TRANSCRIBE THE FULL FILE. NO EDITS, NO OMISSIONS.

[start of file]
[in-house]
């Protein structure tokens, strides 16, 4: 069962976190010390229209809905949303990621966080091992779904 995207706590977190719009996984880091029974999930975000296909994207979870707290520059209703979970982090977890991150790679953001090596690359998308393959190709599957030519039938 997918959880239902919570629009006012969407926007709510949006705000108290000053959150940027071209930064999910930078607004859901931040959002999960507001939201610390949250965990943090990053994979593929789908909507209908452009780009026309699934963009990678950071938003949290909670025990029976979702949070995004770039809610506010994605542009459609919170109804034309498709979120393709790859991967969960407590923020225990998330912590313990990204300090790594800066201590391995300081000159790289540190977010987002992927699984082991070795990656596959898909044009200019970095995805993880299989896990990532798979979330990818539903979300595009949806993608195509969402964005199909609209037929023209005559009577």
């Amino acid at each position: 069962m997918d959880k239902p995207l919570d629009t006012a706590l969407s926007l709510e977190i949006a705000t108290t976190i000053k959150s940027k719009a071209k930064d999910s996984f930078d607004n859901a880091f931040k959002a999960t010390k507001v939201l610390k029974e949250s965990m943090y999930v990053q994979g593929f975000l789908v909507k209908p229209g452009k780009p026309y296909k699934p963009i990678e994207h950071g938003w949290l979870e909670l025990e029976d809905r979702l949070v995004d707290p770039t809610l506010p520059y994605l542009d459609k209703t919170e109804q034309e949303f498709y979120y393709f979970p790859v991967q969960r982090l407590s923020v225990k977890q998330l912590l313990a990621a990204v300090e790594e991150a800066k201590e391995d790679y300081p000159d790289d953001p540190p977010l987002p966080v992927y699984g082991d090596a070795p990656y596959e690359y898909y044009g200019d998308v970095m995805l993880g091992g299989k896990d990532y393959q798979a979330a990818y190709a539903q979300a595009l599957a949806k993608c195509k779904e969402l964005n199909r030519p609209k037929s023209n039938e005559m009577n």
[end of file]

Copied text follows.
[in-house]
């Protein structure tokens, strides 16, 4: 069962976190010390229209809905949303990621966080091992779904 995207706590977190719009996984880091029974999930975000296909994207979870707290520059209703979970982090977890991150790679953001090596690359998308393959190709599957030519039938 997918959880239902919570629009006012969407926007709510949006705000108290000053959150940027071209930064999910930078607004859901931040959002999960507001939201610390949250965990943090990053994979593929789908909507209908452009780009026309699934963009990678950071938003949290909670025990029976979702949070995004770039809610506010994605542009459609919170109804034309498709979120393709790859991967969960407590923020225990998330912590313990990204300090790594800066201590391995300081000159790289540190977010987002992927699984082991070795990656596959898909044009200019970095995805993880299989896990990532798979979330990818539903979300595009949806993608195509969402964005199909609209037929023209005559009577």
């Amino acid at each position: 069962m997918d959880k239902p995207l919570d629009t006012a706590l969407s926007l709510e977190i949006a705000t108290t976190i000053k959150s940027k719009a071209k930064d999910s996984f930078d607004n859901a880091f931040k959002a999960t010390k507001v939201l610390k029974e949250s965990m943090y999930v990053q994979g593929f975000l789908v909507k209908p229209g452009k780009p026309y296909k699934p963009i990678e994207h950071g938003w949290l979870e909670l025990e029976d809905r979702l949070v995004d707290p770039t809610l506010p520059y994605l542009d459609k209703t919170e109804q034309e949303f498709y979120y393709f979970p790859v991967q969960r982090l407590s923020v225990k977890q998330l912590l313990a990621a990204v300090e790594e991150a800066k201590e391995d790679y300081p000159d790289d953001p540190p977010l987002p966080v992927y699984g082991d090596a070795p990656y596959e690359y898909y044009g200019d998308v970095m995805l993880g091992g299989k896990d990532y393959q798979a979330a990818y190709a539903q979300a595009l599957a949806k993608c195509k779904e969402l964005n199909r030519p609209k037929s023209n039938e005559m009577n």